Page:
Higher HK airfares on horizon as fuel surcharges kick in from November

Hong Kong airlines given the green light to levy fuel surcharge

Hong Kong’s Civil Aviation Department (CAD) is lifting a 22-month suspension on fuel surcharge, allowing airlines to make their own commercial decisions on whether to levy a surcharge and the amount to charge.

Cathay Pacific and Cathay Dragon have swiftly responded to the change and announced surcharges – HK$146 (US$18.60) and HK$652 for shorthaul and longhaul flights from Hong Kong respectively, for tickets issued or re-issued from November 2, 2018 onwards.

Hong Kong airlines given the green light to levy fuel surcharge on passengers

The surcharge is on a per flight sector basis irrespective of fare type, and will be revised on monthly based on fuel prices.

Budget airline HK Express, meanwhile, has yet to reveal details of a surcharge, but states that the amount will be based on market conditions.

According to a CAD spokesman, the decision is based on a study about international trends and practices on fuel surcharges regulation. The initial findings, released in 2017, concluded that there was a global fuel surcharge liberalisation trend to enhance competition and recommended that the CAD take a similar approach.

If an airline wishes to levy a passenger fuel surcharge (PFS) as part of the final price, it will be required to clearly show the itemised charge, as is the case with other “must pay” elements.

Lotus Tours’ managing director and COO Ken Ng said the PFS is a global practice now amid fluctuating oil prices, and airlines are likely to exercise discipline in setting the levy amount as they are supervised closely by many bodies.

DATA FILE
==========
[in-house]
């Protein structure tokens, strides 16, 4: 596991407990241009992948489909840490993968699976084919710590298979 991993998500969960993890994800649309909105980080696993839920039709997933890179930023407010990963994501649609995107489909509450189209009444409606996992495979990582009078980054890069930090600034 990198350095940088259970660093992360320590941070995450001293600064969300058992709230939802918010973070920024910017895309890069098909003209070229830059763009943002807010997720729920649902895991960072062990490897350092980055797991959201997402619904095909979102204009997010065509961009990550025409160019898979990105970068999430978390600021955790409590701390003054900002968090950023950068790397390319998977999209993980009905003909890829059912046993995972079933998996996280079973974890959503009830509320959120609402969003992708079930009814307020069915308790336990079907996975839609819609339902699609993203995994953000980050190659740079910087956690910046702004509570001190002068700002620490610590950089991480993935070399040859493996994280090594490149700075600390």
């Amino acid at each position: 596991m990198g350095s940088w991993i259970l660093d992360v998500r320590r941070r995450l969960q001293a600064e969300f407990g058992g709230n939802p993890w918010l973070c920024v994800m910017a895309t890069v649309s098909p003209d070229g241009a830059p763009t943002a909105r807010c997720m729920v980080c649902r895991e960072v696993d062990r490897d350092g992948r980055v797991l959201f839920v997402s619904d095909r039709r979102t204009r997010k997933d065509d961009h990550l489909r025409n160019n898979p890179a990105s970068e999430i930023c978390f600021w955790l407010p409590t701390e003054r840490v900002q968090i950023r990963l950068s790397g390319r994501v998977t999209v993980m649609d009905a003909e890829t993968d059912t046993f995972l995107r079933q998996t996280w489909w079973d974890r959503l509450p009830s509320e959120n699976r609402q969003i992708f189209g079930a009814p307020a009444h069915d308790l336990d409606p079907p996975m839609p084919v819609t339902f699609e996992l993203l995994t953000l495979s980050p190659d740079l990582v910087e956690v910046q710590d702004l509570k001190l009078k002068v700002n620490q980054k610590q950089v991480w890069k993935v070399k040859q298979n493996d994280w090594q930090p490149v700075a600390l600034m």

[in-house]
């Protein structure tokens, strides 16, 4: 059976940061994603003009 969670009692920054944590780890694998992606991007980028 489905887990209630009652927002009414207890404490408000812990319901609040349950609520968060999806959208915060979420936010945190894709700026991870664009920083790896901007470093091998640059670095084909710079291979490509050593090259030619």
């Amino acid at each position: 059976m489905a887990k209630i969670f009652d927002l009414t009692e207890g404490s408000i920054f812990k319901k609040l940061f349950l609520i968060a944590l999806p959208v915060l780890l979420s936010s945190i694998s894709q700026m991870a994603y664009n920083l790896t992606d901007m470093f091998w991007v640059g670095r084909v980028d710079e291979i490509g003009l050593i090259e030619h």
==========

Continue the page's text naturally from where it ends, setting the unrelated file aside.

“For sure, airfares will jack up about 30 per cent and this will dampen the frequency of shorthaul trips, but not in long term as fuel surcharge is not something new,” commented Ng.

Likewise, Sunflower Travel Service, general manager, Johnny So reckoned any impact would be short-term.

“Hong Kongers love travel so much. In fact, airfares in Hong Kong are pretty low when compared with other global destinations like Europe, plus the surge of LCCs have driven airfares down. Frankly, the fuel surcharge is widely implemented across the globe and even Macau hasn’t stopped charging.”

On whether there has been a scramble to purchase flight tickets before the surcharges kick in, So said he has seen an uptick in Cathay Pacific group bookings. As for FITs, there has not been a marked increase in bookings, although he is not discounting the possibility of a surge closer to implementation date.

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